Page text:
One is the time difference. Of our target audience, the amount of people who are at home or in front of the TV on Friday morning, Monday morning, or Tuesday morning, is quite low, which is the reason why we shifted our strategy digitally and we find ways to kind of work with that time difference. So that’s whether we make clips available online, or making games available on-demand. The second key barrier is “how do we make football socially relevant?” In the U.S. whether you’re an avid fan or not, it is going to be the talk people have at the water cooler versus here in China it is not yet at that socially relevant level.
How is NFL China funded?
Like the other NFL international branches, we are all funded by NFL headquarters in New York, so if you think about it, part of the NFL budget is to allocate a certain amount to international growth, which is given to NFL China. We also work with global sponsors and partners. So you know there’s certainly a number of sponsors in the U.S., for instance VISA, Budweiser, Microsoft, and Bose, that have global rights and that also have bases in China, so we partner up with them. We also have a number of local sponsors, one of them being Nike. We work with Nike China primarily on our grassroots and on ground marketing.
Have you encountered any issues with counterfeit merchandise and what are your plans of handling it in the future?
We have a great IP team that is based out of New York as well. We do encounter a lot of counterfeit merchandise, not just for our league but for all major leagues. We work with local councils here in China as well and really it’s a partnership with the Public Security Bureau and with local authorities here to make sure that they are able to identify what is counterfeit and what is not. And then being able to stop that right from the border before it even gets sent to the U.S. Especially around Super Bowl time, we hear about instances where the U.S. stops shipments before they arrive, or in China, stopping shipments before they leave China. Certainly in China, we’ve seen an increase in that lately, so I think that is something that the teams on both sides of the pond are certainly working on.
How do sports excite people in China? Are Chinese sports fans similar to sports fans in the U.S.?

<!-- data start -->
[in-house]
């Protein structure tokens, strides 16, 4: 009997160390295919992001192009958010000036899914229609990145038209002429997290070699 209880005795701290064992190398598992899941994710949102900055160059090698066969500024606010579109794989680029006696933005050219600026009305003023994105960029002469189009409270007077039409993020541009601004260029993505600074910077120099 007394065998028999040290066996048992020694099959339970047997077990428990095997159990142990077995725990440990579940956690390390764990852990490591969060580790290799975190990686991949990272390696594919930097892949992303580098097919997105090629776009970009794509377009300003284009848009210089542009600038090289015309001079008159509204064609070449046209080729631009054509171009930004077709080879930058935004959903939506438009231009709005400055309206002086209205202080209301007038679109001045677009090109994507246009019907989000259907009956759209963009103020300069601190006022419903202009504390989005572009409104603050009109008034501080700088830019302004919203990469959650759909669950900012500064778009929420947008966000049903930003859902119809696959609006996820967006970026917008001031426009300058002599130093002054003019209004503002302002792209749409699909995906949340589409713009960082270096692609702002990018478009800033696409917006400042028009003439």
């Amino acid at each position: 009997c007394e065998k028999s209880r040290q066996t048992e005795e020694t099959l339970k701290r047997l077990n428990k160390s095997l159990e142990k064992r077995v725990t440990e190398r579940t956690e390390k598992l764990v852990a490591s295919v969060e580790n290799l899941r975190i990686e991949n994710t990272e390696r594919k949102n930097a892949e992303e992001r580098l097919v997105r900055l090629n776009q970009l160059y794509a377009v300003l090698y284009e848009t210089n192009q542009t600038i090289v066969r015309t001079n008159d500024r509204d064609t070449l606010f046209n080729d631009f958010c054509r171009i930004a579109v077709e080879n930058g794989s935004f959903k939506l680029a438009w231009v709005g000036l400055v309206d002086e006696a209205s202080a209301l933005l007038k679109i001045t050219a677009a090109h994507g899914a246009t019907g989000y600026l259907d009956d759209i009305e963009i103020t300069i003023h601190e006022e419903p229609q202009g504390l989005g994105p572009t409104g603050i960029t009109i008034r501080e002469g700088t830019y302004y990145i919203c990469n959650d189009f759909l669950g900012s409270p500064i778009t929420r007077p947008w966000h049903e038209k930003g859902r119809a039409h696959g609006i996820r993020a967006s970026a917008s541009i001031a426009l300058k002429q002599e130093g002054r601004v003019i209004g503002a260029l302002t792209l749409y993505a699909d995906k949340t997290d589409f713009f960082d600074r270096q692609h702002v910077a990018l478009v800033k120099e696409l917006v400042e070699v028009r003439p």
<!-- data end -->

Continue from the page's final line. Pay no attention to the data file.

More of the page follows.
The role of sports should be looked at in two ways. What sports are popular in terms of TV audience and what sports are popular in terms of participation? And I would say if you’re looking at participation, there’s ping pong, badminton, which are kind of the more leisure sports. You see a lot of people who play soccer and basketball. I would say in terms of overall sports popularity, soccer and basketball are the number one and two in China. Historically, you look at Chinese sports and it’s very much a nationalistic view. China, for the most part has seen sports through the lens of nationalism. Only very recently have we started to see a shift away from seeing sports as a nationalistic pursuit. I think there is a lot of room and a lot of development for the general idea of sports—a leisure pursuit. I think a lot of Chinese parents, in the past and still now, focus on a good education and make sure their child is studying. They see sports as something that will pull them away from their studies. Whereas now, we’re starting to see a slow shift in thinking, and people aren’t associating sports as a negative thing, but [activities that] actually help develop their mind in different ways.
What are NFL China's plans for the future?
In China, we want to continue moving the needle, continue developing new fans as well as continue engaging with our existing fan base, and to grow that avid fan base as well as that casual fan base.
Top 10 Most Popular NFL Teams in China Based on June 2014 Sina Weibo Poll
- 新英格兰爱国者- New England Patriots
- 旧金山49人－San Francisco 49ers
- 丹佛野马－ Denver Broncos
- 绿湾包装工－ Green Bay Packers
- 西雅图海鹰－Seattle Seahawks
- 巴尔的摩乌鸦－Baltimore Ravens
- 新奥尔良圣徒－New Orlean Saints
- 匹兹堡钢人－Pittsburgh Steelers
- 纽约巨人－New York Giants
- 达拉斯牛仔－Dallas Cowboys
Read the full article on the US-China Today website here.
Tensions evident in the recent European Union-China virtual summit reflect the increasing skepticism in Europe toward China and the worries over Ukraine and economic ties as well as human rights and environmental issues.